What is the enviromental description of Lady Macbeth in Shakespeare's Macbeth?

Expert Answers
booboosmoosh eNotes educator| Certified Educator

The term "environmental," in terms of a character, is unusual. So I look to Lady Macbeth (in Shakespeare's Macbeth) with regard to "environmental psychology," which includes...

...all that is natural on the planet as well as social settings, built environments, learning environments and informational environments.

In Lady Macbeth's case, "social settings" and "built environments" to apply to her the most—including that she is a member of the nobility—married to a thane (like an English earl), living in a fine castle, in a beautiful part of the country—far enough away from general society that Macbeth is able to get away, literally, with murder.

Problems do at times arise with regard to "human-environment interactions," and in solving these difficulties, one looks to the model of human nature.

Perhaps what speaks most directly to Lady Macbeth, then, are the conditions that allow her to defy behavior expected of the nobility—for she is neither decent nor humane. This "model" that is referred to can accomplish a great deal, as well as predict expected outcomes. It can...

...manage, protect and/or restore environments that enhance reasonable behavior, predict what the likely outcome will be when these conditions are not met, and diagnose problem situations...

While "environmental stress and coping" seems to directly apply to Macbeth, Lady Macbeth seems to be centered more on "attention" and "preferred environment." Lady Macbeth notices her environment—she does not see its limitations, as much as its possibilities. When she learns that Macbeth has had predictions from the witches (one that has already come true), she hopes that Macbeth will return quickly for she is aware that she will be better able to control him once he returns home—and this ties into her "preferred environment."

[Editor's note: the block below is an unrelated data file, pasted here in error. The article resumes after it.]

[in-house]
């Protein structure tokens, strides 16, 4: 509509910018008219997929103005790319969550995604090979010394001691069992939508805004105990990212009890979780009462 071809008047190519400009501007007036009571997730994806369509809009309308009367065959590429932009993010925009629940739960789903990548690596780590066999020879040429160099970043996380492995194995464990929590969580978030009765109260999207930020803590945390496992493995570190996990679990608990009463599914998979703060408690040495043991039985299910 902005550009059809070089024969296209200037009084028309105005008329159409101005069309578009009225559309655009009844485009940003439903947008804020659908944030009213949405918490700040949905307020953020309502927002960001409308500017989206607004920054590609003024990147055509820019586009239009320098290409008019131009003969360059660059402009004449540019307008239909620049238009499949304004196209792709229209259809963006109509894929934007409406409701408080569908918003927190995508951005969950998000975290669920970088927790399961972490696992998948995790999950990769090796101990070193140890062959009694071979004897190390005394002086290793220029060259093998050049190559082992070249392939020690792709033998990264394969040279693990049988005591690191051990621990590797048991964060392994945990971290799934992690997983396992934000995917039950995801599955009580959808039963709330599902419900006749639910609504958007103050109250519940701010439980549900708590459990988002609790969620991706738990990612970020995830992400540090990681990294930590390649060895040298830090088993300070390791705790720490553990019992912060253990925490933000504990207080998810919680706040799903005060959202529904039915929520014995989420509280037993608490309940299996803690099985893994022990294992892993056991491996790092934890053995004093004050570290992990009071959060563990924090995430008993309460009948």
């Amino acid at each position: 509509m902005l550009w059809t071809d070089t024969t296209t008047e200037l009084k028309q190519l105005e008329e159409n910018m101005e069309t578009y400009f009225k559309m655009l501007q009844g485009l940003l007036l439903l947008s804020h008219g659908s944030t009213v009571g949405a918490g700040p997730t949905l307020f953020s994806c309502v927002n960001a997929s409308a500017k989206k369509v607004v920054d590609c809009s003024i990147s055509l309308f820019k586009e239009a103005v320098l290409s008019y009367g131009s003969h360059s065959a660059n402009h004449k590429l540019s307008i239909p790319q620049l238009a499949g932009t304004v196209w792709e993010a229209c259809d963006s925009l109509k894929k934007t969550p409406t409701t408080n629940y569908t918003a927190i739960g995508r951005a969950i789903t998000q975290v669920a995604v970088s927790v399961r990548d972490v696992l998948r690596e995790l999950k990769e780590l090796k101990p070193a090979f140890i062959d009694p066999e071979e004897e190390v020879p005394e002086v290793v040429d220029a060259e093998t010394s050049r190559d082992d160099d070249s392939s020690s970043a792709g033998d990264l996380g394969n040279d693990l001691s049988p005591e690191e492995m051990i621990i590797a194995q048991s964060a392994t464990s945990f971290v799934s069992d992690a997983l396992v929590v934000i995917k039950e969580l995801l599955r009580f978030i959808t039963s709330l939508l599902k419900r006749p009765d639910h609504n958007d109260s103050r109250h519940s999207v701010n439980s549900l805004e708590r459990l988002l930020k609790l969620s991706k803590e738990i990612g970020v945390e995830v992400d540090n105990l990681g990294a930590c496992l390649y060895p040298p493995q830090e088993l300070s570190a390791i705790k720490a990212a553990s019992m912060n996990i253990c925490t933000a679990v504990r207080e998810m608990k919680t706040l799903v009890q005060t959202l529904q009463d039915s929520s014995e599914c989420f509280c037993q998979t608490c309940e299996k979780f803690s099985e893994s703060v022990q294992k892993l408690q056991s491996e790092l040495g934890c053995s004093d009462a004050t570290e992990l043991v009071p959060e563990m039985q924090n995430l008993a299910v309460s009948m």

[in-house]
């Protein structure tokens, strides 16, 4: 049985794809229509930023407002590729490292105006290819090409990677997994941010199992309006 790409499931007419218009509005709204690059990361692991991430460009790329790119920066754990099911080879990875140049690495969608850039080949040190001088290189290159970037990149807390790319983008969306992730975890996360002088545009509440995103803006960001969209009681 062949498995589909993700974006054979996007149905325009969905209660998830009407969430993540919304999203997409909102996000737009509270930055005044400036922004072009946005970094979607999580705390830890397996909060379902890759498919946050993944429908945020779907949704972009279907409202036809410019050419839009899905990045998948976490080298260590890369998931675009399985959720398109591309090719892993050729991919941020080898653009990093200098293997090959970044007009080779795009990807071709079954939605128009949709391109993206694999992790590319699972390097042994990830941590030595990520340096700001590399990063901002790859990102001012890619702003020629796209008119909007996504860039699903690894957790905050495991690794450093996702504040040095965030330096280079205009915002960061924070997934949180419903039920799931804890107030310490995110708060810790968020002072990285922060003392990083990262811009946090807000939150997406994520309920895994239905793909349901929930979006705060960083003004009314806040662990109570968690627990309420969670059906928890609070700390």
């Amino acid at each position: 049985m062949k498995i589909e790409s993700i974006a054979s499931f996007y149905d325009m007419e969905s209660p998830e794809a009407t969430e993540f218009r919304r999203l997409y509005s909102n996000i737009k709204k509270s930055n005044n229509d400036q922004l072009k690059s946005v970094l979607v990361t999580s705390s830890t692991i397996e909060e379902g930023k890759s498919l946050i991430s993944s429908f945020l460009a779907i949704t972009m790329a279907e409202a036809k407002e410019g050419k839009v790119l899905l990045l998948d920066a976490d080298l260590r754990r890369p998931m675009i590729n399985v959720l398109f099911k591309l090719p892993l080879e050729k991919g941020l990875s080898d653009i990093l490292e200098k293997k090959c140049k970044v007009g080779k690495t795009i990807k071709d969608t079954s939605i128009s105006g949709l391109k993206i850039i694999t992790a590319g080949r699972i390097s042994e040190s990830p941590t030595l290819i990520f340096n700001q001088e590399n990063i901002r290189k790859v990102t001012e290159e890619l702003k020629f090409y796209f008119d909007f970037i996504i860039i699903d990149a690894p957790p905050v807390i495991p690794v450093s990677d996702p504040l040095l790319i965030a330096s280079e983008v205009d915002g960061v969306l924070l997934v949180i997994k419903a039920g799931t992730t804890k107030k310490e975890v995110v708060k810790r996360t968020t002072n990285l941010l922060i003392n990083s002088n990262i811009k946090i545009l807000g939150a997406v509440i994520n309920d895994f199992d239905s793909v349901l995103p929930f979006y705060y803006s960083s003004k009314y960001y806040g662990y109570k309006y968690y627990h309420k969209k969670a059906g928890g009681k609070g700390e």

Lady Macbeth notes (upon receiving Macbeth's letter) that she can't wait for her husband to come home so she can make him mean enough to kill the King—for she thinks Macbeth is too nice to commit murder:

Yet do I fear thy nature;

It is too full o’ the milk of human kindness

To catch the nearest way. Thou wouldst be great;

Art not without ambition, but without

The illness should attend it. (I.v.14-18)

It is also important that Duncan be under their roof. For there he is on enemy soil (without knowing it) and she feels she has the advantage—for this is her territory where she feels safe and knows how to make arrangements to achieve her end:

The raven himself is hoarse

That croaks the fatal entrance of Duncan

Under my battlements. (39-41)

In scene six, it is easy to see that the Macbeths have "home-field advantage." Duncan feels safe in their castle—so Lady Macbeth will be safe to carry out her plans:


This castle hath a pleasant seat; the air

Nimbly and sweetly recommends itself

Unto our gentle senses. (I.vi.1-3)

Once Duncan is inside, Lady Macbeth uses the environment to carry out her plan: she plays the respectful hostess; she arranges for parties and drinking; she drugs the guards' wine; and, she sets the stage for the murder. Even when it is done, Macbeth is worried, but she is unmoved:


Infirm of purpose!

Give me the daggers… (II.ii.67-68)

…If he do bleed,

I'll gild the faces of the grooms withal,

For it must seem their guilt. (70-72)

Lady Macbeth's relationship with her environment helps her to achieve her evil plans. Her home sets her at ease and allows her to do what is needed to be Queen.